Younger children often believe that Mom and Dad can solve any problem. But now children begin to see that there are problems even Mom and Dad can’t solve. Many children experience the difficulties of their parents’ problems at home, some of which end in divorce or separation. All of this adds up to a strong sense of need for a faithful friend. Someone who is strong enough to protect. Someone who will stick around. Someone who is wise enough to solve any problem. They’re sensing their need for God. Perhaps this is why many children accept Jesus as Lord during this time. They know they need Him.
What’s Going on in the Mind of Six- through Nine-Year-Olds?
According to Piaget, the six-year-old is in her last year of moving from being pre-operational, unable to reason and think logically, to being “concrete operational.” Piaget says the concrete operational stage lasts through age eleven. In this stage, the child is able to reason logically, but that applies only to something concrete, not abstract. In other words, the child has to see or handle something. It must be physically present or physically represented for her to reason logically about it.
More recent research has shown that in some areas, children reach the concrete operational stage earlier. Howard Gardner says that a child may be pre-operational in the area of language, but concrete operational in the area of drawing or number.3 This would account for some children who seem to understand symbolism, with concrete representations, in certain areas much earlier than age seven. However, age seven is often known as “the age of reason.” By then most children have moved from literal interpretations of words, events, and stories to an understanding of symbolism and deeper meanings.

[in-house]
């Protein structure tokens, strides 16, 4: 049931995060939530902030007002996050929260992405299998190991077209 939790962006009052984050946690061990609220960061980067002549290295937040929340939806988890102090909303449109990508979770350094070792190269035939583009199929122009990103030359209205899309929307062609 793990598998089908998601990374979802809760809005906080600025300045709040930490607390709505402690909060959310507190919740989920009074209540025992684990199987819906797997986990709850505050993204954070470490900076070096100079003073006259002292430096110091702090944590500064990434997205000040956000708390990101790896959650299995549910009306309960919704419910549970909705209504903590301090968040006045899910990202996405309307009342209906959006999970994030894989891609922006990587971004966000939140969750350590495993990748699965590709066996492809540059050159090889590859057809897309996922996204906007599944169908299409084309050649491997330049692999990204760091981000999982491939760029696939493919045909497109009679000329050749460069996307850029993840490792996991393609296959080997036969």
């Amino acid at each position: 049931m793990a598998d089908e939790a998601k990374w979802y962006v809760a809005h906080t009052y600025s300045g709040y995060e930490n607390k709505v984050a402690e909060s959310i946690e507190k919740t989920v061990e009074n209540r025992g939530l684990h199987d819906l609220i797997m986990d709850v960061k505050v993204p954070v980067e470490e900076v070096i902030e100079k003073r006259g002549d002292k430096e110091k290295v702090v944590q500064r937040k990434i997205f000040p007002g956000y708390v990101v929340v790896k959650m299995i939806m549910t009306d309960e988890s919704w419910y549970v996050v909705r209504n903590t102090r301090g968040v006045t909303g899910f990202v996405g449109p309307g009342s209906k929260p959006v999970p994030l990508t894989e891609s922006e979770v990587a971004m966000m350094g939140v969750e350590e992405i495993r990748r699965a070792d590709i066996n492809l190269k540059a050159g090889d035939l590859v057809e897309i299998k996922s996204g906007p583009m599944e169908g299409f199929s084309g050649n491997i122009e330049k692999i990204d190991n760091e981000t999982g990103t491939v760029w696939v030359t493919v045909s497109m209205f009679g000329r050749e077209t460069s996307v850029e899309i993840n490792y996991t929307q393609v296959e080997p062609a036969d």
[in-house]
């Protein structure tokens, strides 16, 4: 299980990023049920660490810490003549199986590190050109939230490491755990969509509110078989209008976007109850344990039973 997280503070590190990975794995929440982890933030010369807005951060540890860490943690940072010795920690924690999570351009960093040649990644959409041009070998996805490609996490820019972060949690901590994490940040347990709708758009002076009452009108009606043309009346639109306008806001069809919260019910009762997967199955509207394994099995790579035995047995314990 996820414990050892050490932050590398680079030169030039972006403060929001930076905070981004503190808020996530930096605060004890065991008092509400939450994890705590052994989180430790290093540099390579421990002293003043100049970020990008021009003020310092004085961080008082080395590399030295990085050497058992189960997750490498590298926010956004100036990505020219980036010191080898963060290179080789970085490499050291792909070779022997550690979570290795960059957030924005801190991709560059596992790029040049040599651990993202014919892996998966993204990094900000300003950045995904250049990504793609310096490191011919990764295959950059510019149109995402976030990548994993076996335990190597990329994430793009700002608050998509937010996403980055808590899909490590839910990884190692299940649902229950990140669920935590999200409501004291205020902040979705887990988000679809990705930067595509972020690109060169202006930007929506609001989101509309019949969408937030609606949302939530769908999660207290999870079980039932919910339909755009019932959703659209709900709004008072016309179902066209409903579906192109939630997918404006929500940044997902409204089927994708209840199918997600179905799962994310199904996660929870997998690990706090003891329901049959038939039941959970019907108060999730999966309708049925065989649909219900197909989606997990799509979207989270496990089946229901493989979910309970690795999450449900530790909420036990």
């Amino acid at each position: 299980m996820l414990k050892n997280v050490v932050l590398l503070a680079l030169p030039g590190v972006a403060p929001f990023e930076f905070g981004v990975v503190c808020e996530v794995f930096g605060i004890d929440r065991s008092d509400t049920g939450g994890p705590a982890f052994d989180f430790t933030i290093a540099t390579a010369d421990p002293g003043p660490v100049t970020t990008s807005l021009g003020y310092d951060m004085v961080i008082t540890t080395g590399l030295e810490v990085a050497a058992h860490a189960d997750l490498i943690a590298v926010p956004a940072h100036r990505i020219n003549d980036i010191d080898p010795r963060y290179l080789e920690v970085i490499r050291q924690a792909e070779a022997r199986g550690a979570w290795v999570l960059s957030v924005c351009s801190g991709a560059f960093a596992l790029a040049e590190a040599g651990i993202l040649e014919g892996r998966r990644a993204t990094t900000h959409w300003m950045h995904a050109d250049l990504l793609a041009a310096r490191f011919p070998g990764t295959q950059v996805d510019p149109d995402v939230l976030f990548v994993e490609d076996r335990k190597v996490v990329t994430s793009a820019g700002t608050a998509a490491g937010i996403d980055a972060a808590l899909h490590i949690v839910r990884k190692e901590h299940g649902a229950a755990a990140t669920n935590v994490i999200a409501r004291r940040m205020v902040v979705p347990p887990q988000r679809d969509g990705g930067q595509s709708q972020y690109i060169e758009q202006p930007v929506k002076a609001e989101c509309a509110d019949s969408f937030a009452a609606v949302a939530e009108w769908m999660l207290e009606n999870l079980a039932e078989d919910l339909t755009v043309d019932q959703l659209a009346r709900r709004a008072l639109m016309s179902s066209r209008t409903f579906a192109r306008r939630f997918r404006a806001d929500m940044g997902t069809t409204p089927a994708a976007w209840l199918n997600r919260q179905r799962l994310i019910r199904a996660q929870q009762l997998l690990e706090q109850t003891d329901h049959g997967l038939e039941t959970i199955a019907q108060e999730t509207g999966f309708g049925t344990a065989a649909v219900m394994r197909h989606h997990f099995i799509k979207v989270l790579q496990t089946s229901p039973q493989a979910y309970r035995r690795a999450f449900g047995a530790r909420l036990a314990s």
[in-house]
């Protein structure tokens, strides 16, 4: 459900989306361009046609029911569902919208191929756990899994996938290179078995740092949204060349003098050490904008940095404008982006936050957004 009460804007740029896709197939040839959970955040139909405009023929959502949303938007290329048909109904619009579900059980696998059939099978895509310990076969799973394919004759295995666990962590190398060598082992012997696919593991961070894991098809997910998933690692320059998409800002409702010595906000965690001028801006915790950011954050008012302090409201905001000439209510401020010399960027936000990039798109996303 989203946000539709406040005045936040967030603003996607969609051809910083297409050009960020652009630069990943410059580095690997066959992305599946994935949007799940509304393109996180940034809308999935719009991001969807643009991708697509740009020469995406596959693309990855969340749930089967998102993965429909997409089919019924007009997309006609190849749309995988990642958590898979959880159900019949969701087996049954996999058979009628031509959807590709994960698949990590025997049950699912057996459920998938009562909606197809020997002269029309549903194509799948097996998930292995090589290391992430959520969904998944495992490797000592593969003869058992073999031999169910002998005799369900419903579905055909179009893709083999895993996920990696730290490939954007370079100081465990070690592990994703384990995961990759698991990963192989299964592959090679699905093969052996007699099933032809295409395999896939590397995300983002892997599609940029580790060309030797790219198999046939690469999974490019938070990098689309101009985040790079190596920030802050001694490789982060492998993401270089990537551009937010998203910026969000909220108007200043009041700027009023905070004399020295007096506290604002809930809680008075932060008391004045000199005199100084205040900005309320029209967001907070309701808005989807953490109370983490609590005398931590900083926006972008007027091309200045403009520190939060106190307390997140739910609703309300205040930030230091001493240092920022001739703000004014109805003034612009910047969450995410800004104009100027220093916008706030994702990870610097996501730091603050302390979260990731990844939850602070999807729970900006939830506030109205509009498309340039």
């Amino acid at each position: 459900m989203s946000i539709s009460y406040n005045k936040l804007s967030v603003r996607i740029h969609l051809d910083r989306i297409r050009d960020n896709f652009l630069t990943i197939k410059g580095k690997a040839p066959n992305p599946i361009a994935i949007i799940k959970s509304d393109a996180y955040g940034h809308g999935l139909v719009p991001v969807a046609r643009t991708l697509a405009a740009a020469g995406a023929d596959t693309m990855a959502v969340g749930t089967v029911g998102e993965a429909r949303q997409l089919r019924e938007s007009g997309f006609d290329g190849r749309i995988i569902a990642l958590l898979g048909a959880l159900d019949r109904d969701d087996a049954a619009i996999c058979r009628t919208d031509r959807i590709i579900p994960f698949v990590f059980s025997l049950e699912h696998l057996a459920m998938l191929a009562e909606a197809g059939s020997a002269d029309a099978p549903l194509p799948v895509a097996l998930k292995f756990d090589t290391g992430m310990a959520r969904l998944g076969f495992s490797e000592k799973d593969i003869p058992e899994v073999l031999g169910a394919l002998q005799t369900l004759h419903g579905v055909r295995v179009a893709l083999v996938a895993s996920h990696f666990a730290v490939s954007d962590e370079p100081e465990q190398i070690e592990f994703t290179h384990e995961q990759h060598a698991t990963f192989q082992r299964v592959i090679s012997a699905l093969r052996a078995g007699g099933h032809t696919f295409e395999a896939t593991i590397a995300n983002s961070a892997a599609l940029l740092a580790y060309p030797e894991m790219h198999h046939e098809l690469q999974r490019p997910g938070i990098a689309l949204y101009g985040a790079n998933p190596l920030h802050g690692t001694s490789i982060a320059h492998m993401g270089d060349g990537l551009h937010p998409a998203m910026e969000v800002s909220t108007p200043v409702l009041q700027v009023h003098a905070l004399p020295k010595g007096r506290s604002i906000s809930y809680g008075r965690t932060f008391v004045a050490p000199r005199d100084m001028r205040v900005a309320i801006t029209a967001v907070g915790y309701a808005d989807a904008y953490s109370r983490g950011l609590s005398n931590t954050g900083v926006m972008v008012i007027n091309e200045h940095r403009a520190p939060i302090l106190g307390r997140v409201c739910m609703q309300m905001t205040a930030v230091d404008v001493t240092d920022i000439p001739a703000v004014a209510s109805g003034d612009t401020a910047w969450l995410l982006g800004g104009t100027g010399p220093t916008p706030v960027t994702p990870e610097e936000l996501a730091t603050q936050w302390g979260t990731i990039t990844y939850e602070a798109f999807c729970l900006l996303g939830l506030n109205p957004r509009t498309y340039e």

Children are now able to perceive distance and space more accurately. When children were younger, “long ago” meant yesterday. But now “long ago” means the distant past. They understand of the flow of time. So they begin to study events of history and can perceive them chronologically.
By age nine, children are in what some have called “the golden age of memory” because of their ability to retain a great deal of information. Many children seem to be able to memorize easily at this time.
Between the ages of seven and nine, children develop the ability to tell whether something is true or false, right or wrong. But they still depend on rules to guide their behavior, and they are very alert to infractions of the rules. They are sensitive to justice and are quick to point a finger at those who have broken the rules. “It’s not fair,” is a common complaint. In fact, their focus is on fairness. They have an “eye for an eye, tooth for a tooth” sense of morality. However, they often have a double standard: Justice for all, mercy for me. Dr. Lickona tells us that they think “right” is to “look out for myself but be fair to those who are fair to me.”
Do you know children who are in the age range of six through nine? What are they “into?” What do they like to do? What do they enjoy? What music do they like to listen to? What games do they like to play? What do they talk about? Add your answers to the information you learned in this chapter. Your challenge is to communicate God to them through what they are “into,” through what they enjoy. How can you make God relevant to their world?
–from Child Sensitive Teaching, by Karyn Henley, Chapter 7
© Karyn Henley. All rights reserved. Exclusively administered by Child Sensitive Communication, LLC.
child photo courtesy pixabay.com